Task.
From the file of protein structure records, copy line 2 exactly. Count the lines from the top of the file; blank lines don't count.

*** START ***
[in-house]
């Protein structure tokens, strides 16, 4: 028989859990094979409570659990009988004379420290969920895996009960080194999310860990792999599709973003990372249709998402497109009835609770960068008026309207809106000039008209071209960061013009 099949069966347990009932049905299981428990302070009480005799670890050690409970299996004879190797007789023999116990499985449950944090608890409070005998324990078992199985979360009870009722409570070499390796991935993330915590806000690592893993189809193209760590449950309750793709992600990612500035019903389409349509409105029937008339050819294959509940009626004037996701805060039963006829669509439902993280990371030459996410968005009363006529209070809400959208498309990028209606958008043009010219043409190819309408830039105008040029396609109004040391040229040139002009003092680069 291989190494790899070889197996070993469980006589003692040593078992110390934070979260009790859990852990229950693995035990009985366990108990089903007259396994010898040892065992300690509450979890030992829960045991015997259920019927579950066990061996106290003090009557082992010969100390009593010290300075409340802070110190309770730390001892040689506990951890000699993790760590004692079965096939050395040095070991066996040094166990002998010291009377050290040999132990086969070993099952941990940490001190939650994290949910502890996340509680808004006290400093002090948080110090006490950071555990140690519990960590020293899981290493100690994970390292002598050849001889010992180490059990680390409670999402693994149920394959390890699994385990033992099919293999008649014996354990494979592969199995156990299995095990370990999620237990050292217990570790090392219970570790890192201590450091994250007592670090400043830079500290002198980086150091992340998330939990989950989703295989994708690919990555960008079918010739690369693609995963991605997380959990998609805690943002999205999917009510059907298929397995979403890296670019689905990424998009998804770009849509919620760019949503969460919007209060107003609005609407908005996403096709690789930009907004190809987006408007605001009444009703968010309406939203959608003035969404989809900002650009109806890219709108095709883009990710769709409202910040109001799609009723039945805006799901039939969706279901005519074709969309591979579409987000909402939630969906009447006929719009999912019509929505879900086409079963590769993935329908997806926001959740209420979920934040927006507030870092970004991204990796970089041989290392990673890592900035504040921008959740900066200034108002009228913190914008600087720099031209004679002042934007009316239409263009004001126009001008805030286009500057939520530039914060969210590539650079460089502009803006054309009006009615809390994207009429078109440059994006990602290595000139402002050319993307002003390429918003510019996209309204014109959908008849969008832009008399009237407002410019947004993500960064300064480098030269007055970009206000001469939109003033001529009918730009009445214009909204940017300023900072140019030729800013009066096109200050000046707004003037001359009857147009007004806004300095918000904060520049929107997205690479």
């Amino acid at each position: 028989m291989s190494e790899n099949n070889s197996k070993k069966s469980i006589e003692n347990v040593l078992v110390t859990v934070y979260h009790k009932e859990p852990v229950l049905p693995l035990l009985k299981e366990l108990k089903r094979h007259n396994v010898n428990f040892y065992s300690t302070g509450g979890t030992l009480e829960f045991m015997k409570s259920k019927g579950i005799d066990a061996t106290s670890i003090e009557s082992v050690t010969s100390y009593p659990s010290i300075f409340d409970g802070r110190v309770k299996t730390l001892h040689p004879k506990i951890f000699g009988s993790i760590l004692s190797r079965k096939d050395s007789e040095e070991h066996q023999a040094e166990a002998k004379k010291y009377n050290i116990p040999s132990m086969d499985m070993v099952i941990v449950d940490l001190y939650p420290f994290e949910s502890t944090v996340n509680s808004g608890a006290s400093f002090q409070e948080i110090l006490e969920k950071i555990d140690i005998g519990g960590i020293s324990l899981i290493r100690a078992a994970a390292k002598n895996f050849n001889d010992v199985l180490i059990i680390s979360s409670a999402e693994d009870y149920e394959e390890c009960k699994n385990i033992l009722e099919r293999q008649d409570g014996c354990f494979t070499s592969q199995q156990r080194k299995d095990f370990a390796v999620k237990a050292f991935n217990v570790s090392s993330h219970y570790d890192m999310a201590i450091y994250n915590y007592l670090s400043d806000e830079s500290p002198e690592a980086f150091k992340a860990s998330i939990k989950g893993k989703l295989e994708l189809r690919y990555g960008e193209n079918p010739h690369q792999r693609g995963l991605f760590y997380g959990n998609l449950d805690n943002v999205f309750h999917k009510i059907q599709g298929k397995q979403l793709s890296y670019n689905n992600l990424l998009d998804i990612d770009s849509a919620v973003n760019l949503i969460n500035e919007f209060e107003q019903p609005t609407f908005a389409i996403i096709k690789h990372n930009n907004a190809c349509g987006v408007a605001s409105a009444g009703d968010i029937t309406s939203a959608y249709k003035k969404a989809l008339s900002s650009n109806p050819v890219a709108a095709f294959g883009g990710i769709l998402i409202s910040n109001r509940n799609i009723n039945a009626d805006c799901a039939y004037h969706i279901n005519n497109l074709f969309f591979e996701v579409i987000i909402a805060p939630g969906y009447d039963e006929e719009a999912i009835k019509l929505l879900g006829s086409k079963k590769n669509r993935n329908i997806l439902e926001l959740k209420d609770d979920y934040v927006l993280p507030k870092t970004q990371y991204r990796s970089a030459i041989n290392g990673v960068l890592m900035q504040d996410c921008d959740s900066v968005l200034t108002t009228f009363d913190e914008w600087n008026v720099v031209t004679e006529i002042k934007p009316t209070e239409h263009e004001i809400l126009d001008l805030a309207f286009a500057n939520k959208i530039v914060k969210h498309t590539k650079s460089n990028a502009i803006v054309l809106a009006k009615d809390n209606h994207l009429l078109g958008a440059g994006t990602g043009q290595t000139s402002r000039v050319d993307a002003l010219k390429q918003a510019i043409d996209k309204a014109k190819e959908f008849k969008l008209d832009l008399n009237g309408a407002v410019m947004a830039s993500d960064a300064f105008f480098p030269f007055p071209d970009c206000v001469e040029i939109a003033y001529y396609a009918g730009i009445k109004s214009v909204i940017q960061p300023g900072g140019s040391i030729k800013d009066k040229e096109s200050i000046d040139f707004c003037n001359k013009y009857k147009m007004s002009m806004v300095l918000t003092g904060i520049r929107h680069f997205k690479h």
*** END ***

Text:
């Protein structure tokens, strides 16, 4: 028989859990094979409570659990009988004379420290969920895996009960080194999310860990792999599709973003990372249709998402497109009835609770960068008026309207809106000039008209071209960061013009 099949069966347990009932049905299981428990302070009480005799670890050690409970299996004879190797007789023999116990499985449950944090608890409070005998324990078992199985979360009870009722409570070499390796991935993330915590806000690592893993189809193209760590449950309750793709992600990612500035019903389409349509409105029937008339050819294959509940009626004037996701805060039963006829669509439902993280990371030459996410968005009363006529209070809400959208498309990028209606958008043009010219043409190819309408830039105008040029396609109004040391040229040139002009003092680069 291989190494790899070889197996070993469980006589003692040593078992110390934070979260009790859990852990229950693995035990009985366990108990089903007259396994010898040892065992300690509450979890030992829960045991015997259920019927579950066990061996106290003090009557082992010969100390009593010290300075409340802070110190309770730390001892040689506990951890000699993790760590004692079965096939050395040095070991066996040094166990002998010291009377050290040999132990086969070993099952941990940490001190939650994290949910502890996340509680808004006290400093002090948080110090006490950071555990140690519990960590020293899981290493100690994970390292002598050849001889010992180490059990680390409670999402693994149920394959390890699994385990033992099919293999008649014996354990494979592969199995156990299995095990370990999620237990050292217990570790090392219970570790890192201590450091994250007592670090400043830079500290002198980086150091992340998330939990989950989703295989994708690919990555960008079918010739690369693609995963991605997380959990998609805690943002999205999917009510059907298929397995979403890296670019689905990424998009998804770009849509919620760019949503969460919007209060107003609005609407908005996403096709690789930009907004190809987006408007605001009444009703968010309406939203959608003035969404989809900002650009109806890219709108095709883009990710769709409202910040109001799609009723039945805006799901039939969706279901005519074709969309591979579409987000909402939630969906009447006929719009999912019509929505879900086409079963590769993935329908997806926001959740209420979920934040927006507030870092970004991204990796970089041989290392990673890592900035504040921008959740900066200034108002009228913190914008600087720099031209004679002042934007009316239409263009004001126009001008805030286009500057939520530039914060969210590539650079460089502009803006054309009006009615809390994207009429078109440059994006990602290595000139402002050319993307002003390429918003510019996209309204014109959908008849969008832009008399009237407002410019947004993500960064300064480098030269007055970009206000001469939109003033001529009918730009009445214009909204940017300023900072140019030729800013009066096109200050000046707004003037001359009857147009007004806004300095918000904060520049929107997205690479």